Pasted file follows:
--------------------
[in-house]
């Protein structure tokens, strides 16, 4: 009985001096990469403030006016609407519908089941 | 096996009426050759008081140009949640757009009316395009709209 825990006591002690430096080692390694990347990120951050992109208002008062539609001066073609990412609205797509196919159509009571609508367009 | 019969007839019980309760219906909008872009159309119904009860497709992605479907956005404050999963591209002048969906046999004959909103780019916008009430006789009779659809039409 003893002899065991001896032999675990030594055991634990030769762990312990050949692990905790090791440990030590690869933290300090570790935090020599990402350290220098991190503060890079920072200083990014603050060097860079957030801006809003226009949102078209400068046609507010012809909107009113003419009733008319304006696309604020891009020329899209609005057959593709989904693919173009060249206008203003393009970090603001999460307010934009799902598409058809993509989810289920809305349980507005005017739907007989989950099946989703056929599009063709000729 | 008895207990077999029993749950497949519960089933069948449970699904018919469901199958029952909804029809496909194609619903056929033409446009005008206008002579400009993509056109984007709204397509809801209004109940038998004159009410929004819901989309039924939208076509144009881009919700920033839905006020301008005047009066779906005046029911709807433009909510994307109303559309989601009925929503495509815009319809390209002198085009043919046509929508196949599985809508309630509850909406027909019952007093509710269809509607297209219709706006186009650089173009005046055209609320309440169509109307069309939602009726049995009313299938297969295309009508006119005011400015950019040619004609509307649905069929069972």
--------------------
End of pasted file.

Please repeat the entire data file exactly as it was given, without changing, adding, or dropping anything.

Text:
[in-house]
């Protein structure tokens, strides 16, 4: 009985001096990469403030006016609407519908089941 | 096996009426050759008081140009949640757009009316395009709209 825990006591002690430096080692390694990347990120951050992109208002008062539609001066073609990412609205797509196919159509009571609508367009 | 019969007839019980309760219906909008872009159309119904009860497709992605479907956005404050999963591209002048969906046999004959909103780019916008009430006789009779659809039409 003893002899065991001896032999675990030594055991634990030769762990312990050949692990905790090791440990030590690869933290300090570790935090020599990402350290220098991190503060890079920072200083990014603050060097860079957030801006809003226009949102078209400068046609507010012809909107009113003419009733008319304006696309604020891009020329899209609005057959593709989904693919173009060249206008203003393009970090603001999460307010934009799902598409058809993509989810289920809305349980507005005017739907007989989950099946989703056929599009063709000729 | 008895207990077999029993749950497949519960089933069948449970699904018919469901199958029952909804029809496909194609619903056929033409446009005008206008002579400009993509056109984007709204397509809801209004109940038998004159009410929004819901989309039924939208076509144009881009919700920033839905006020301008005047009066779906005046029911709807433009909510994307109303559309989601009925929503495509815009319809390209002198085009043919046509929508196949599985809508309630509850909406027909019952007093509710269809509607297209219709706006186009650089173009005046055209609320309440169509109307069309939602009726049995009313299938297969295309009508006119005011400015950019040619004609509307649905069929069972």